“I would encourage those seeking a management career in TDCJ to pursue the program,” Toney said. “I think it would probably be the best investment that they could make.”

Since 2004, Sam Houston State University, in partnership with the Correctional Management Institute of Texas, has selected scholarship recipients from a list of nominated employees provided by TDCJ each year. The scholarships cover tuition only. Selected employees are responsible for books, fees and other related costs.

To be considered for a nomination, employees were required to provide a letter of interest to the TDCJ Human Resources Director, along with an official transcript of a completed Bachelor’s degree and a copy of the employee’s current performance evaluation. Employees were required to explain why they were interested in achieving a Masters of Criminal Justice Degree and the benefit to the TDCJ. The TDCJ provided a list of nominated employees to SHSU, and the final decisions were made by SHSU.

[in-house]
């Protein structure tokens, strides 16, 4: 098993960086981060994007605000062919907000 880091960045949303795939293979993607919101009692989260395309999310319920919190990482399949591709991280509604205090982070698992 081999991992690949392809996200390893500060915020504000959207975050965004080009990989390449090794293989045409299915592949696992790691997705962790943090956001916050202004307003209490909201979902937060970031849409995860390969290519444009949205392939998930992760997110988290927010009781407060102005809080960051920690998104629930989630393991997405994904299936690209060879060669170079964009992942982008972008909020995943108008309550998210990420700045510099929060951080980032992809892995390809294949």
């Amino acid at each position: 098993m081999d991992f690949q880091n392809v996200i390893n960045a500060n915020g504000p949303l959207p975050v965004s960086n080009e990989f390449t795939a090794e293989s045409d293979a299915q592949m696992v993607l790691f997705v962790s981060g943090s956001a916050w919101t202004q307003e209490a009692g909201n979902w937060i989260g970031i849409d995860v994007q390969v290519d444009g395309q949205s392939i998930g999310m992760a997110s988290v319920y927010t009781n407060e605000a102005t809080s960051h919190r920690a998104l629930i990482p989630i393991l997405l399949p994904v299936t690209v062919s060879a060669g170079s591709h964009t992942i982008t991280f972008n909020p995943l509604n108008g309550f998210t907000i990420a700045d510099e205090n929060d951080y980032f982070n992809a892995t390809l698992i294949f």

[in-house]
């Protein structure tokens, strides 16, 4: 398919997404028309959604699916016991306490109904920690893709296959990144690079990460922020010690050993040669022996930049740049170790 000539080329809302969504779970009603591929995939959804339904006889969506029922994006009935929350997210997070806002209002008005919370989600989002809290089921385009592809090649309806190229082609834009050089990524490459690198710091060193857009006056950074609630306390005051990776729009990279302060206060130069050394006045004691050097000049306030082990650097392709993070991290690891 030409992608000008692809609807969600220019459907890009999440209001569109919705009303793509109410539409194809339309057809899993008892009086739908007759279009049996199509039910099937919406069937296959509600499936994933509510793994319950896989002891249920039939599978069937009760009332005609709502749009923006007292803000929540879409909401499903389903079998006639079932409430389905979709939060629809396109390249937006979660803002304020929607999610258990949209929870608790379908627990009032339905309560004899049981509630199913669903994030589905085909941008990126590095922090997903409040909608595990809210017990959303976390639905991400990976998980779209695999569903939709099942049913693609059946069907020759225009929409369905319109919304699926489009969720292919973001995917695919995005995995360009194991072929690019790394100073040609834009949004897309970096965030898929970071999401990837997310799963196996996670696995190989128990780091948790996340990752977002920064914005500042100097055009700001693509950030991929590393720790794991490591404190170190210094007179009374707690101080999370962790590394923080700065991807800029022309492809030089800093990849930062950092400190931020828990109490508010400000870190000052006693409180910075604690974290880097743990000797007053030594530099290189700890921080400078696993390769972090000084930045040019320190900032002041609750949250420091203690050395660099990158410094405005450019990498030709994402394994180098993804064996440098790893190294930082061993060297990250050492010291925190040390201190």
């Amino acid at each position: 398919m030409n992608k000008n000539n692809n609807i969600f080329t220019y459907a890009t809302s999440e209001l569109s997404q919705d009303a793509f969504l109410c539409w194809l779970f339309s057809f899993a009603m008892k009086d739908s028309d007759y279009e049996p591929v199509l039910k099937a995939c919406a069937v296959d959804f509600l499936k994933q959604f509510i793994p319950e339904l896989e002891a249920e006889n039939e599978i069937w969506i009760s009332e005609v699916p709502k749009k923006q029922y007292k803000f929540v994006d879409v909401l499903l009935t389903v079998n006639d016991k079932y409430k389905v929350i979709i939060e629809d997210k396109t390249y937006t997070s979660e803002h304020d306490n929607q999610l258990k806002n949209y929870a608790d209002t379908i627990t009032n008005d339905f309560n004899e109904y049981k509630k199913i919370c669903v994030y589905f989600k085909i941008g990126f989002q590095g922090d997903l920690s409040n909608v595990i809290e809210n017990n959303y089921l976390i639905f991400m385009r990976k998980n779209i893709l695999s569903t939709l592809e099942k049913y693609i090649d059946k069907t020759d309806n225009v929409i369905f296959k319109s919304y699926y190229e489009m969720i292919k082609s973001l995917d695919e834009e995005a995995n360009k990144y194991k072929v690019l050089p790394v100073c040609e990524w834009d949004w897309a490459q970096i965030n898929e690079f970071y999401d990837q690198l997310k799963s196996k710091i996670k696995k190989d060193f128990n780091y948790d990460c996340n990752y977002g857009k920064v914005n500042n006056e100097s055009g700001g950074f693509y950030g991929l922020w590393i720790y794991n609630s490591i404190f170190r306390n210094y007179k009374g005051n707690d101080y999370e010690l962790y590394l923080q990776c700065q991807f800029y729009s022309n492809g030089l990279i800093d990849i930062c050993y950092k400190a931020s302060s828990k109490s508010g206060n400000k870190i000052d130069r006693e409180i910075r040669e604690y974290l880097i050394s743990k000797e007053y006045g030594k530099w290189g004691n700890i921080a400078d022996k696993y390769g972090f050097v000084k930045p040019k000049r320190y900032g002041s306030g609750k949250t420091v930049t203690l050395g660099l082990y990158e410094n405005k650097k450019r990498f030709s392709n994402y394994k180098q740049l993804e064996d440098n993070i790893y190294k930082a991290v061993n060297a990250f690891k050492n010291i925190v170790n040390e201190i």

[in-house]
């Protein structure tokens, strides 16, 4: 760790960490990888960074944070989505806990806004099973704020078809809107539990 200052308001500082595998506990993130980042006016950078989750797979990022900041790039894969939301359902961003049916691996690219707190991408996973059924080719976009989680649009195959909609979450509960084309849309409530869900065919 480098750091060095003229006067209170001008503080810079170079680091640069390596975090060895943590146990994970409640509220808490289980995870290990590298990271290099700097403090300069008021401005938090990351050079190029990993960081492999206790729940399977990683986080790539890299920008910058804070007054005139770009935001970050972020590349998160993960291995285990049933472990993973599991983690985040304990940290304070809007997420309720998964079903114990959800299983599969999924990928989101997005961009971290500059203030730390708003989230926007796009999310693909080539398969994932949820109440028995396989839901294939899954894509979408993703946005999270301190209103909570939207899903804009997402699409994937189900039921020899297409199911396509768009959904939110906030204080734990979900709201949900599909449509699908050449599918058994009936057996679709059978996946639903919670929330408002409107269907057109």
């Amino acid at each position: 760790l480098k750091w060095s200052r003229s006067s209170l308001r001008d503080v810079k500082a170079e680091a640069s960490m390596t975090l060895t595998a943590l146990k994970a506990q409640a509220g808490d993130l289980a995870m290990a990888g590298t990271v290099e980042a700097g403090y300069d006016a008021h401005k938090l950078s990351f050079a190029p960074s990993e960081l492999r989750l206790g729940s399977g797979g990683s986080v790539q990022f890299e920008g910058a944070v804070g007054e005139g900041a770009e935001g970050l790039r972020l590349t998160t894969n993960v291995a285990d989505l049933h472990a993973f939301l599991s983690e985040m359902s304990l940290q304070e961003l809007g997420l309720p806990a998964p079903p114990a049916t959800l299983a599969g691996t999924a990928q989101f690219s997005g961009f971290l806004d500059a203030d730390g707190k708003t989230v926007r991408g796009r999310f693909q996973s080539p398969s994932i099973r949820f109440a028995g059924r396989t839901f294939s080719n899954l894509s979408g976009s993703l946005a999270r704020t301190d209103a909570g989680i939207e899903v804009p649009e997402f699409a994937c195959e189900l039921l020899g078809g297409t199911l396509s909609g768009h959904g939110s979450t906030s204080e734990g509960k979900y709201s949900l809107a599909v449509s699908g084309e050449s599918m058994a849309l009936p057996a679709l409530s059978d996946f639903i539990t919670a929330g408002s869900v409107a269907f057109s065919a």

TDCJ Qualifying Criteria

  • Must have at least 10 years of service with agency.

  • Must have demonstrated agency leadership and have been recognized for outstanding performance in a current performance evaluation. Outstanding performance is defined as a minimum rating of “somewhat exceeds standards” in all areas evaluated and a rating of “exceeds standards” in at least 50 percent of areas considered essential functions.

  • Required to have a Graduate Record Examination (GRE) score on file (verifiable by SHSU) no later than May 1st. The SHSU Criminal Justice Graduate Program website ( includes a link to the GRE homepage, which includes information on testing center locations (e.g., Texas A&M University, Texas Southern University).

Other Criteria

  • Continued financial support for employees selected for scholarships is contingent on their ability to maintain at least a 3.3 grade point average and completing the degree program in two years. At least two classes must be completed each semester as required by the Master’s of Criminal Justice curriculum.